What Level of Certification Will You Need?
Ultimately, all new DoD contracts will require bidders to achieve a specific level of certification. As of June 2020, the CMMC requirement for a contract was made visible through the RFI process. From September 2020 CMMC requirements will appear in the RFP process, and from October 2020, new DoD contractors will need to be certified by an assessor or C3PAO (CMMC 3rd Party Assessment Organization).
Existing DoD contractors have a little more leeway. It’s currently not known when the full framework will be enforced across all DoD contractors, but most guesses place it within 2-3 years. However, if you’re a current DoD contractor wanting to bid on new contracts, you’ll need to be certified.
To cut a long story short, if your organization is an existing or aspiring DoD contractor, you should begin preparing for CMMC certification immediately.
What Does the Certification Process Look Like?
At the current time, it’s not known exactly what the certification process will look like. Here’s a rundown of what we do know:
- There will be no self-assessment option. All contractors will need to be certified by an external assessor.
- The CMMC will accredit C3PAOs — CMMC 3rd Party Assessor Organizations — and individual assessors and maintain a public list of approved assessors.
- Contractors will pay a certified assessor to physically inspect their operations for compliance. This assessment will become part of the cost of doing business with the DoD.
- The exact costs have not yet been published. There will depend on factors such as the level required, the complexity of the contractor’s network, and “other market forces”. However, the DoD has stated that the cost will not be prohibitive.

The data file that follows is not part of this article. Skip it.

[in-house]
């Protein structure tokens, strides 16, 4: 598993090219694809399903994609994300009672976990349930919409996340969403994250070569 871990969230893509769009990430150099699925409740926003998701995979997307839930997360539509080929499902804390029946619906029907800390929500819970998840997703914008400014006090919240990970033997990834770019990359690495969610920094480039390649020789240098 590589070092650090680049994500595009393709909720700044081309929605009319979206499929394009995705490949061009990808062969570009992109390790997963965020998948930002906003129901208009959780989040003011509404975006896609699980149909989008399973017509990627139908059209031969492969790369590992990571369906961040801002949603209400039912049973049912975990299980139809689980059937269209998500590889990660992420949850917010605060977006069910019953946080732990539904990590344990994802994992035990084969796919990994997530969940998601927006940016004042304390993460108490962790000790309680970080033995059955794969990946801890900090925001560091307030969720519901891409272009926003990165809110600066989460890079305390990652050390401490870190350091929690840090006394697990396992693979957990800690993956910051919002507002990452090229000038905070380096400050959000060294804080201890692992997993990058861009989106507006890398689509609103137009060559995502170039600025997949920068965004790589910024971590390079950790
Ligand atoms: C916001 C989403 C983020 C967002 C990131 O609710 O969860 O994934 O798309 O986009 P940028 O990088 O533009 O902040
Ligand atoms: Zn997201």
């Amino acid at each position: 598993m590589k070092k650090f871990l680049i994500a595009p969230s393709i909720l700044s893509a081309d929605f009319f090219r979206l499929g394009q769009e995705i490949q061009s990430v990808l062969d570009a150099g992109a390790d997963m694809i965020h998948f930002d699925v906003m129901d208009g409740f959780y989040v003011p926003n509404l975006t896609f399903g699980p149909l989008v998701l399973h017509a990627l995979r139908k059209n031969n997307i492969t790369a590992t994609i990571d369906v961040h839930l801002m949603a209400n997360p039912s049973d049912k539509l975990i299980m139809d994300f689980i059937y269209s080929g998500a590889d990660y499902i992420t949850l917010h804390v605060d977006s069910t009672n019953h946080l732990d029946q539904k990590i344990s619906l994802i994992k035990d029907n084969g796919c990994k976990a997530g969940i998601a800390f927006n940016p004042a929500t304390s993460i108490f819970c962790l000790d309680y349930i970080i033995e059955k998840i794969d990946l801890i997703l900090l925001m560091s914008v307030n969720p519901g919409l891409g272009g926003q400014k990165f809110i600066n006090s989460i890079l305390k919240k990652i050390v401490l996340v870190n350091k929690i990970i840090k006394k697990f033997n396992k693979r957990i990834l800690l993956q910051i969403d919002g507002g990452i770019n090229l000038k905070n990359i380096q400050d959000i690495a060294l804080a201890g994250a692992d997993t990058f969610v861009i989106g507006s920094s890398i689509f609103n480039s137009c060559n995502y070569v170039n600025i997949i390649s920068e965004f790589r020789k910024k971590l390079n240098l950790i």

- Organizations that are successful in gaining a DoD contract can expense part of the certification cost.
Prepare for CMMC with CimTrak
For many current and aspiring DoD contractors, CMMC represents a sudden and significant need to improve cybersecurity maturity.
With version 1.0 of the standard already released, and all new DoD contracts requiring certification, many organizations are faced with the challenge of revamping their cybersecurity program in a short space of time.
CimTrak is an IT integrity, security, and compliance tool that makes it easy for organizations to substantially improve cybersecurity maturity. CimTrak continuously monitors your environment and detects changes to assets, files, and accounts. When specified changes occur, CimTrak raises an alert and a report, making it easy to identify security issues in hardware and software assets.
Crucially, CimTrak’s functionality maps directly to many of the control objectives of CMMC.
AC - Access Control
AM - Asset Management
AU - Audit and Accountability
CM - Configuration Management
IR - Incident Response
RE - Recovery
RM - Risk Management
SA - Security Assessment
SC - System & Communication Protection
SI - System & Information Integrity
To find out more about how CimTrak can help your organization align its security strategy and processes with CMMC, download the CMMC Solution Brief today.
October 8, 2020